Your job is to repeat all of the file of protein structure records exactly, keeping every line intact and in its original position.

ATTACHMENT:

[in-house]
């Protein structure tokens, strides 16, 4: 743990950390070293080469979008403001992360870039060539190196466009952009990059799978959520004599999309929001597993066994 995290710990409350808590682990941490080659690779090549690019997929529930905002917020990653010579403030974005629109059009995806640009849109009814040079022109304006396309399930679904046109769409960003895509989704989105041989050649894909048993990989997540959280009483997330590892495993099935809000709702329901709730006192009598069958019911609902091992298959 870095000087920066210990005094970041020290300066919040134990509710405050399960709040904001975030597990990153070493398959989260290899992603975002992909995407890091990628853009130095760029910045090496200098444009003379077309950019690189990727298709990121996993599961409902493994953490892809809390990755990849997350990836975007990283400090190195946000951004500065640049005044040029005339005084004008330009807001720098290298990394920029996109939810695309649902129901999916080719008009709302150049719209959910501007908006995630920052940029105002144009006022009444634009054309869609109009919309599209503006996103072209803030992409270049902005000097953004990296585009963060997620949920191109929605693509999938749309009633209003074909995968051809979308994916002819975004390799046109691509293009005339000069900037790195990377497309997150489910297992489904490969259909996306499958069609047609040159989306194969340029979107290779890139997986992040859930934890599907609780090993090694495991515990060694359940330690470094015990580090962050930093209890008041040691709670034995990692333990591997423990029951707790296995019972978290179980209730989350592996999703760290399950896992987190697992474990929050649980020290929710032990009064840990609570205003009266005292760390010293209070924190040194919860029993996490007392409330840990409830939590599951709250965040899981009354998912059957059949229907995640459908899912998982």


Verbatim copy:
[in-house]
């Protein structure tokens, strides 16, 4: 743990950390070293080469979008403001992360870039060539190196466009952009990059799978959520004599999309929001597993066994 995290710990409350808590682990941490080659690779090549690019997929529930905002917020990653010579403030974005629109059009995806640009849109009814040079022109304006396309399930679904046109769409960003895509989704989105041989050649894909048993990989997540959280009483997330590892495993099935809000709702329901709730006192009598069958019911609902091992298959 870095000087920066210990005094970041020290300066919040134990509710405050399960709040904001975030597990990153070493398959989260290899992603975002992909995407890091990628853009130095760029910045090496200098444009003379077309950019690189990727298709990121996993599961409902493994953490892809809390990755990849997350990836975007990283400090190195946000951004500065640049005044040029005339005084004008330009807001720098290298990394920029996109939810695309649902129901999916080719008009709302150049719209959910501007908006995630920052940029105002144009006022009444634009054309869609109009919309599209503006996103072209803030992409270049902005000097953004990296585009963060997620949920191109929605693509999938749309009633209003074909995968051809979308994916002819975004390799046109691509293009005339000069900037790195990377497309997150489910297992489904490969259909996306499958069609047609040159989306194969340029979107290779890139997986992040859930934890599907609780090993090694495991515990060694359940330690470094015990580090962050930093209890008041040691709670034995990692333990591997423990029951707790296995019972978290179980209730989350592996999703760290399950896992987190697992474990929050649980020290929710032990009064840990609570205003009266005292760390010293209070924190040194919860029993996490007392409330840990409830939590599951709250965040899981009354998912059957059949229907995640459908899912998982």